Students rampage over school-meal price hikes

08:30, November 26, 2010      

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A group of high school students stormed their cafeteria in a southwestern Chinese city early this week, smashing windows and overturning tables, in an apparent protest against the rising prices of school meals, and as public concern grows nationwide about record-high inflation levels.

Students at the No. 2 High School in Liupanshui, Guizhou Province gathered at their cafeteria Monday evening at 10:20 pm to "seek explanations" after they found that meals and boiled water prices had gone up by 0.2 to 0.3 yuan ($0.03). The dispute turned violent and ended up with the cafeteria trashed, tables broken and windows smashed, officials from the education bureau in Liupanshui told the Global Times.

The Liupanshui Daily said some 1,000 students went on the rampage, but school principal Fan Guoqing told AFP that "only 10 to 20 students took part while many others cheered them on."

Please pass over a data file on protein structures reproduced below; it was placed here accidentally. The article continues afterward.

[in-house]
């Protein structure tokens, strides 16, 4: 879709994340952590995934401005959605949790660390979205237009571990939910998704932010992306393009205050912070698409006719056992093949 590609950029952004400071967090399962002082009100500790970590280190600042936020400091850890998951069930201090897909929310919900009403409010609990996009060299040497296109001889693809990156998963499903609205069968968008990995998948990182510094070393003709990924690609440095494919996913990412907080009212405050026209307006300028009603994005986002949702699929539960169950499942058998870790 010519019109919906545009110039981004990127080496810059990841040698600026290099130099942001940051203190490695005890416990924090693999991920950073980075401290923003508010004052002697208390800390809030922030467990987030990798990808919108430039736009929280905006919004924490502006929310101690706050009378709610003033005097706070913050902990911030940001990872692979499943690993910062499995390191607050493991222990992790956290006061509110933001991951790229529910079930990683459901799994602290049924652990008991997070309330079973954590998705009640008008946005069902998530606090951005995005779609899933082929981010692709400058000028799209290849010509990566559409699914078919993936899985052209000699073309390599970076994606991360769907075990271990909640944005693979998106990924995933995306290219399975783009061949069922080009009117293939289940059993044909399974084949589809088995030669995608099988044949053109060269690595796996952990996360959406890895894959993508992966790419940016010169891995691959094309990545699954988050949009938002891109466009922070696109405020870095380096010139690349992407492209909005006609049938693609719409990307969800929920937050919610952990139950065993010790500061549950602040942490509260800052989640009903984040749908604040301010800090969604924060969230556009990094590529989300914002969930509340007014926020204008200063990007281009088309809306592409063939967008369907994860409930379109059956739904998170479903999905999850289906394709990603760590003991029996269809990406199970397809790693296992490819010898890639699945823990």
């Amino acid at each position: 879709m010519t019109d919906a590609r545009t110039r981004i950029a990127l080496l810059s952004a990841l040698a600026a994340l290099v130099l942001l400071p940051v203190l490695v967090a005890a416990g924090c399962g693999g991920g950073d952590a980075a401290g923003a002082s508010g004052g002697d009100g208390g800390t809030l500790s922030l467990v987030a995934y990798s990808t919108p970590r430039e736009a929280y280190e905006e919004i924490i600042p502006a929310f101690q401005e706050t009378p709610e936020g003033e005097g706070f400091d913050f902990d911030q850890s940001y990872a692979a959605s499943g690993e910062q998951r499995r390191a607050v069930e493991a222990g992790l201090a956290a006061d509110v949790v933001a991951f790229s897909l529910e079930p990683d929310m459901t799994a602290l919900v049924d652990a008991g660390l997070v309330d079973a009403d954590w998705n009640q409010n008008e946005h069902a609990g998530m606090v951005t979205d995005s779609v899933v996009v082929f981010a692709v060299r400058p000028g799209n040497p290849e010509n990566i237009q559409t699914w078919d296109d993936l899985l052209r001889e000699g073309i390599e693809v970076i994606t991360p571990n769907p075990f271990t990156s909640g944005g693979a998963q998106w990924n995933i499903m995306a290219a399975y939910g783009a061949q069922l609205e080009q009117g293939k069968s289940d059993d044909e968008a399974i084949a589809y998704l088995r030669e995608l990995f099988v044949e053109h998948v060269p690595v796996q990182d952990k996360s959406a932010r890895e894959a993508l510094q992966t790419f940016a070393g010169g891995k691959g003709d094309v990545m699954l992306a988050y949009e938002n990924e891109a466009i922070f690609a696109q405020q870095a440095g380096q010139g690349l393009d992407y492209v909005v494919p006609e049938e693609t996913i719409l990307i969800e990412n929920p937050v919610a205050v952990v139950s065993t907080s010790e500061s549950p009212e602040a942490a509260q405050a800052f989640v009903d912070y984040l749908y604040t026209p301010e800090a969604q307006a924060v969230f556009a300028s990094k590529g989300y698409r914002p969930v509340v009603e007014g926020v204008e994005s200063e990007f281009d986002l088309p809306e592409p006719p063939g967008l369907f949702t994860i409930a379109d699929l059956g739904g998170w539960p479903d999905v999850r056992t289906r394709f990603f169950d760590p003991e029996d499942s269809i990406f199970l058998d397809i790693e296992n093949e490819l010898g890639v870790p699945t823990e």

Several online posts suggested that the incident lasted about 20 minutes and students stopped when public security officers came to intervene. No injuries were reported during the incident.

"The prices have returned to their original levels. The operations of both the cafeteria and the school have returned to normal," a local official surnamed Li told the Global Times.

Li said the case is sensitive and no solutions have been put in place so far to prevent copycat incidents.

"Those students are mostly from poor families, and they will be not be held legally responsible," he said.

A student surnamed Chen told the Guizhou Metropolis Daily that the average prices of dishes at the school cafeteria had gone up by 0.5 yuan in total, with boiled water climbing from 0.7 yuan to 1 yuan. "This is the second price hike at the cafeteria. Students are discontent and agreed to smash it," he was quoted as saying.

The school cafeteria had been leased to a private company for a duration of 24 years, and students were not informed of the second price hike, the Liupanshui Daily reported. It added that the students stole some food and overturned the Buick belonging to the company's boss.

The cafeteria is now being operated by the school, said a teacher there who spoke to the Global Times on condition of anonymity, amid efforts to placate the students.

Guizhou is one of China's most impoverished provinces. It still has 5.55 million rural people living in poverty, accounting for 15.4 percent of the country's total, the Xinhua News Agency reported last week.

By Guo Qiang, Global Times
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(Editor:梁军)

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